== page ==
Parent group demands ex-gay therapy training in Anoka-Hennepin schools
The leaders of the Parents Action League make their demands.
Gay rights advocates may not have liked the language of the "controversial topics policy" that may replace the Anoka-Hennepin school district's "neutrality policy," but at least there appeared to be movement on the issue.
Now, conservative Christian parents are hoping to move things in just the opposite direction.
At last night's school board meeting, members of the Parents Action League presented a 21-statement resolution to the school board demanding that ex-gay organizations be allowed to give instruction and training within the district, saying, among other things, that "the theme of school safety is being used as a pretext for the legitimization of homosexuality."
The district's current "neutrality policy" states that "Anoka-Hennepin staff, in the course of their professional duties, shall remain neutral on matters regarding sexual orientation." That policy is the basis of a federal lawsuit filed by the Southern Poverty Law Center against Anoka-Hennepin, claiming that it creates a discriminatory environment for gay students.
District officials opened the possibility of replacing that wording with a "controversial topics policy," which would instead state, "The study of controversial topics shall contribute toward helping students develop techniques for examining controversy, be appropriate to maturity and developmental level of students, be of significance related to course content, and presented in an atmosphere free of bias and prejudice."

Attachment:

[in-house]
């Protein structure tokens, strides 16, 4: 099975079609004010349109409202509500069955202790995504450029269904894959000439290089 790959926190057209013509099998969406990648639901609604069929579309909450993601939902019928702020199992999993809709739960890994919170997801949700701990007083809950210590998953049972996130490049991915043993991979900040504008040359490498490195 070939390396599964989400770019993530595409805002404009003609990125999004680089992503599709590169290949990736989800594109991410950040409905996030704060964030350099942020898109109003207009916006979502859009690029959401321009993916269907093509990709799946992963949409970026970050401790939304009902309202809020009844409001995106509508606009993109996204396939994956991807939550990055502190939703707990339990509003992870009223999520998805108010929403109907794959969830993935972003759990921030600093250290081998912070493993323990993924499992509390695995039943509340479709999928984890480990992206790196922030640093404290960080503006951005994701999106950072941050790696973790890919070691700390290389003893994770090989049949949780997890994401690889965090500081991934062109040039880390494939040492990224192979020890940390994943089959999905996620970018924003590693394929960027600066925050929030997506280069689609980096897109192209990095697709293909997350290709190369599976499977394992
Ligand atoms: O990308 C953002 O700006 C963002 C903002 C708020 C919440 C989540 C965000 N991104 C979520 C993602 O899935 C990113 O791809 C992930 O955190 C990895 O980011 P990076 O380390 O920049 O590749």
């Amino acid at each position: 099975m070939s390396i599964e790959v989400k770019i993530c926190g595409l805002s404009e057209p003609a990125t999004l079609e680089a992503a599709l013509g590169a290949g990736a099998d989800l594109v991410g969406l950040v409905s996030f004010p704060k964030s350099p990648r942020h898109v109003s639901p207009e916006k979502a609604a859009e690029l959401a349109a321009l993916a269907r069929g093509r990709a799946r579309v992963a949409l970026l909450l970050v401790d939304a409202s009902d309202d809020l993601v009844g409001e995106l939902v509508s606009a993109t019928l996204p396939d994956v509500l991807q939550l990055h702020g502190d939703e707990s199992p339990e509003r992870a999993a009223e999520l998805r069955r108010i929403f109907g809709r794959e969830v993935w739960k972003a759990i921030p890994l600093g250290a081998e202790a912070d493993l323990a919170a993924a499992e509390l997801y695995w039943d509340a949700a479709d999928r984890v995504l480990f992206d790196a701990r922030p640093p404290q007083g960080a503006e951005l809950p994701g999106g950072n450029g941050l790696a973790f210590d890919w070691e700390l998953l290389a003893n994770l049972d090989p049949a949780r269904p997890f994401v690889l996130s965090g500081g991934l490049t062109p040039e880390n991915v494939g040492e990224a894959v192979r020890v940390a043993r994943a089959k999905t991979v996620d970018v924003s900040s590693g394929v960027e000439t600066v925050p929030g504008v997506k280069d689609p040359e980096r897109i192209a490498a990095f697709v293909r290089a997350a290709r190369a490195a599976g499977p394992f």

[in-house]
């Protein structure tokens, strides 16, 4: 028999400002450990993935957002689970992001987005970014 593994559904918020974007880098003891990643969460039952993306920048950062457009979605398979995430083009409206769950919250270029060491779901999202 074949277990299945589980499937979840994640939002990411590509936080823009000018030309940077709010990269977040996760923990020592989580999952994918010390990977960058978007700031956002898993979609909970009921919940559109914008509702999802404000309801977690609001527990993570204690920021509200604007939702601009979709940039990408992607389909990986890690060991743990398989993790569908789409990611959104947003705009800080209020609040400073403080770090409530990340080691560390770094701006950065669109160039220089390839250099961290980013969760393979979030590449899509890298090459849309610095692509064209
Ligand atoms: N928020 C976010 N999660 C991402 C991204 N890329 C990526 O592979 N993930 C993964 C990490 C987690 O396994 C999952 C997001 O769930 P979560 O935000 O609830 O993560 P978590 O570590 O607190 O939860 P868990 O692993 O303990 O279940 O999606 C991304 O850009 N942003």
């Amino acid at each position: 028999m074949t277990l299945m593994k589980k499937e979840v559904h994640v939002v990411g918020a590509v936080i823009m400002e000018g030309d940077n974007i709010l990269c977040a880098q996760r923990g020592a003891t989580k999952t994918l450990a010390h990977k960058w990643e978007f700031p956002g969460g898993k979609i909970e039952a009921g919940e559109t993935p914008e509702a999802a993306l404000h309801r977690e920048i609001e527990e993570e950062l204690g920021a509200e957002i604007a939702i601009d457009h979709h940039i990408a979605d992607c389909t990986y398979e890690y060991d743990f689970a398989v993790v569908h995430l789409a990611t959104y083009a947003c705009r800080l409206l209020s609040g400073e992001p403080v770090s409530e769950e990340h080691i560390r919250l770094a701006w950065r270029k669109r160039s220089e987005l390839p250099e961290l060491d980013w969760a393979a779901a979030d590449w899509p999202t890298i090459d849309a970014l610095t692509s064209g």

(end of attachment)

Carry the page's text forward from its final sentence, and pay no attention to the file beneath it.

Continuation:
No one seemed happy with that idea at a reading of the policy last month, with conservative parents arguing for the retention of the "neutral" language and gay rights advocates objecting to the idea that a homosexual identity is "controversial."
Conservative parents went a step further at last night's school board meeting by presenting a list of 10 demands. They center around providing information to students from "pro-family, ex-homosexual and ex-transgender" organizations in schools. PAL wants ex-gay therapy information available on the school district's website, ongoing training for "school nurses, school counselors, social workers, school psychologists, prevention specialists" and others from ex-gay organizations, and to provide students with information about links in sexually transmitted diseases and homosexuality, and how to overcome "sexual disorders."
The group's statement also included some vague legal language about the school's liability should any student suffers "harm" from "negligent instruction" or "false or misleading information" about homosexuality.
Several so-called "ex-gays" also addressed the board, including Janet Boynes, the ex-gay minister with ties to Michele and Marcus Bachmann.
"I am living proof that homosexuals can overcome their tendencies," she told the board, saying that if students were hearing from organizations that "affirm gender identity disorder," they should be exposed to ex-gay theories as well.
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